But at the same time, if we try and brush it under the rug, those who know about it will still have access to it. So it’s best that we make sure more people are aware, have the skills to use it, and emphasize the technology’s ethical use. 

In the context of Africa, AI isn’t an organized movement where big companies are leading the way. In most countries, the work is happening in startups and amongst a group of students. 

And in these cases, how are they going about testing, deployment, and implementation? It’s happening within their circles and exposure areas. And if their circle is made up of people similar to them and their exposure is limited, they’re not going to consider all the nuances.

So, the impact is dependent on who has access to the resources to make the technology and their level of understanding, exposure, and awareness. This will determine if the technology is going to be a saving grace or another Skynet from The Terminator.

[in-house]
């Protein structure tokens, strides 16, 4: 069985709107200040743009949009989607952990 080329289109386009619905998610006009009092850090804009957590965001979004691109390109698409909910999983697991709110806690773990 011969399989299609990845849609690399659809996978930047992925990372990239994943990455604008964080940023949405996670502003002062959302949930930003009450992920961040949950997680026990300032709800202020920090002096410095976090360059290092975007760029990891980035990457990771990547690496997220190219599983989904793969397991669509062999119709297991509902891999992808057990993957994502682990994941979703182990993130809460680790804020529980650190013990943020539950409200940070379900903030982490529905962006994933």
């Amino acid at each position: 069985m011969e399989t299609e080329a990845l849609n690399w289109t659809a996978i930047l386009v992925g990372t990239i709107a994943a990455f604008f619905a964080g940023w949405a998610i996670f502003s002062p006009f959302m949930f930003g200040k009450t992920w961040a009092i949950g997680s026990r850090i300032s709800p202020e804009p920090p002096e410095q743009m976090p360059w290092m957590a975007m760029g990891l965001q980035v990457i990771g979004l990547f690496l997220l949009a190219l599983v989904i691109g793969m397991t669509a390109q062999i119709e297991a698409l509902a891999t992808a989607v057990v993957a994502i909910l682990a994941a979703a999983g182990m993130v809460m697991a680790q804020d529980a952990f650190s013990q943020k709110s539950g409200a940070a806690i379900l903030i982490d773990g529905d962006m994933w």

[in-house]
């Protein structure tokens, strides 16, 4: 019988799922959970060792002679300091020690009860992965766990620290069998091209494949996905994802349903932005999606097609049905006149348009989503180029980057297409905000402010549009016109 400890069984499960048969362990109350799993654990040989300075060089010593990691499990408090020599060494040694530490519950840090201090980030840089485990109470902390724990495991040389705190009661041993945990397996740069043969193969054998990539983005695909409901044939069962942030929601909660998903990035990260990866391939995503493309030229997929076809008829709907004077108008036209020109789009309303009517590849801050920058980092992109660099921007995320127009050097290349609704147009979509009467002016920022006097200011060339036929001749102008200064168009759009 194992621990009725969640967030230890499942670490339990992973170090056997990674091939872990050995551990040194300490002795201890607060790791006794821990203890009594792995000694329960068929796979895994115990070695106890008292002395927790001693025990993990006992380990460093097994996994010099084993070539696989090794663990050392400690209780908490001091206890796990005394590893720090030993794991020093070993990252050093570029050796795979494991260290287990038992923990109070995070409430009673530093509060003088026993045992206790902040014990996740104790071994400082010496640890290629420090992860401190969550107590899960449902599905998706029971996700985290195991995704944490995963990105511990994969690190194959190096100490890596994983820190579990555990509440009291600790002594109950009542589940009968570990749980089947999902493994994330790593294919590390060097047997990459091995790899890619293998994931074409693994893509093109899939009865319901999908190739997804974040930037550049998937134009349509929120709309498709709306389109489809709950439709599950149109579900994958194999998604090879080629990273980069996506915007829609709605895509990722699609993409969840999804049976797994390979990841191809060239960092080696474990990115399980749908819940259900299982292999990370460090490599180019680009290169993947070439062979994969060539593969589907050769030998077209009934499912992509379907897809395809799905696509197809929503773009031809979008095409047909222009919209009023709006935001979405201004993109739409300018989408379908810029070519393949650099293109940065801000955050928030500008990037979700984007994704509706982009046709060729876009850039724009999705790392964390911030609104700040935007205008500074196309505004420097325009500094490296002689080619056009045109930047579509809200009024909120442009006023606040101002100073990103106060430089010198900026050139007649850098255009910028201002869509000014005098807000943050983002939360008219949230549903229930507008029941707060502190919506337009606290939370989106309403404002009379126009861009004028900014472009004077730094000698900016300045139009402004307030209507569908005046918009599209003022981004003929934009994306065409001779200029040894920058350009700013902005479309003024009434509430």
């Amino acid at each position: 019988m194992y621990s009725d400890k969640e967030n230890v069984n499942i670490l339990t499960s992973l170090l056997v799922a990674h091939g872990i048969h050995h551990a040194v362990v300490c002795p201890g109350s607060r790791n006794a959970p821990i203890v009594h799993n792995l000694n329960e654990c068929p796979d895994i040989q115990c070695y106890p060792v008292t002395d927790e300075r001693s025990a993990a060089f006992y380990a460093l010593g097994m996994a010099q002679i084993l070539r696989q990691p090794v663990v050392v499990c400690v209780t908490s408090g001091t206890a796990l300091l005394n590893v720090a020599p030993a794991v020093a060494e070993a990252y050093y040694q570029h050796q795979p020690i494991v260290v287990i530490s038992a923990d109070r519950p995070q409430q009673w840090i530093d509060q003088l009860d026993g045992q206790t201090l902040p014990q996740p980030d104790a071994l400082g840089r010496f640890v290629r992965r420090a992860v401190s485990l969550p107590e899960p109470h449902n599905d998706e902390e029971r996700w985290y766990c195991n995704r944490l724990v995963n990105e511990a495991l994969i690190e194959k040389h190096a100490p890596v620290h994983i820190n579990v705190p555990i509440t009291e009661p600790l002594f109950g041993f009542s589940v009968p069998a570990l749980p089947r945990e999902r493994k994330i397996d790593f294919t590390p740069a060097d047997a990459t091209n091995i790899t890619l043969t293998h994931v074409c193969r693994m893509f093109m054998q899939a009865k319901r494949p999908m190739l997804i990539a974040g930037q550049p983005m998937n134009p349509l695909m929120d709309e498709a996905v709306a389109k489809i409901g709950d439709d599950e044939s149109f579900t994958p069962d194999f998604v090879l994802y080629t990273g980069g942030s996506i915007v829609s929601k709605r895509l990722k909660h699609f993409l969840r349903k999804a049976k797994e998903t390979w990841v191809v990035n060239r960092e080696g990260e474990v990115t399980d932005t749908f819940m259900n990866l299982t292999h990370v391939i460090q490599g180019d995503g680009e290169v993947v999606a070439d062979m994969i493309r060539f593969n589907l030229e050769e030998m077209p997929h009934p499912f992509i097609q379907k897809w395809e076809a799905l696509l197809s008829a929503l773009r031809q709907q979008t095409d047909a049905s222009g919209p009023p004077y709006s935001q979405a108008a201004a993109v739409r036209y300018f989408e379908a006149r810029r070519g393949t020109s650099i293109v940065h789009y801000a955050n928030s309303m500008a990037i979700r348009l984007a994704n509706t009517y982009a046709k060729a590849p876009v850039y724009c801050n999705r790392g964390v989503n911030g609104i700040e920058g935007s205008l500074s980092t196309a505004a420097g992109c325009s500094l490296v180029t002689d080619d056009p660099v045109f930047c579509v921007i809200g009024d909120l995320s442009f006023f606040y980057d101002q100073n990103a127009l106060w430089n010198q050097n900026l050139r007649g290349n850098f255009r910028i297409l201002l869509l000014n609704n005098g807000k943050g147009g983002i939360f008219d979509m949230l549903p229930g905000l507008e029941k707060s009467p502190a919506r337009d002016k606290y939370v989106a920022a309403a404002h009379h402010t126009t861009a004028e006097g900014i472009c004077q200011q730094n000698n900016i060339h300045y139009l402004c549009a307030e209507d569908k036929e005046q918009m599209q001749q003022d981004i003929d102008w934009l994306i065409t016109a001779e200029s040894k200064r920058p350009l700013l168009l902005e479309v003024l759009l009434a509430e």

The best we can do is guide anyone interested in the technology to make sure they’re exposed and understand the consequences. This includes government institutions that create policies and private companies that create internal guidelines for the technology. Because at some point, we will need to decide who is accountable for the impact, good or bad, otherwise justice becomes a tricky conversation.

In summary, as much as we want to say tech is powerful and has exponential capabilities, tech is a tool. Maybe we’ve gone up from a butter knife to a chainsaw, a lot more powerful, but in its essence, it’s still a tool, and it will depend on who is creating it and using it. Are we giving it to a butcher, a chef, or a carpenter because the results that will come out of it will depend on who’s wielding the tool and their understanding of the area they’re trying to implement the technology. 

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Building a community?

One person:

Having one person show up to an event is enough. It’s easy for people to sign up, like on social media, and chat in a group. Having one person take a step and come because of their interest is enough. 

Yes, it stings, but don’t think about the 20 people that registered that didn’t come. Focus on that one person who did show up. That’s the people you can grow the community with. Countless research shows that only a small percentage of people in online and offline groups drive the community’s growth and engagement.

Redefining community: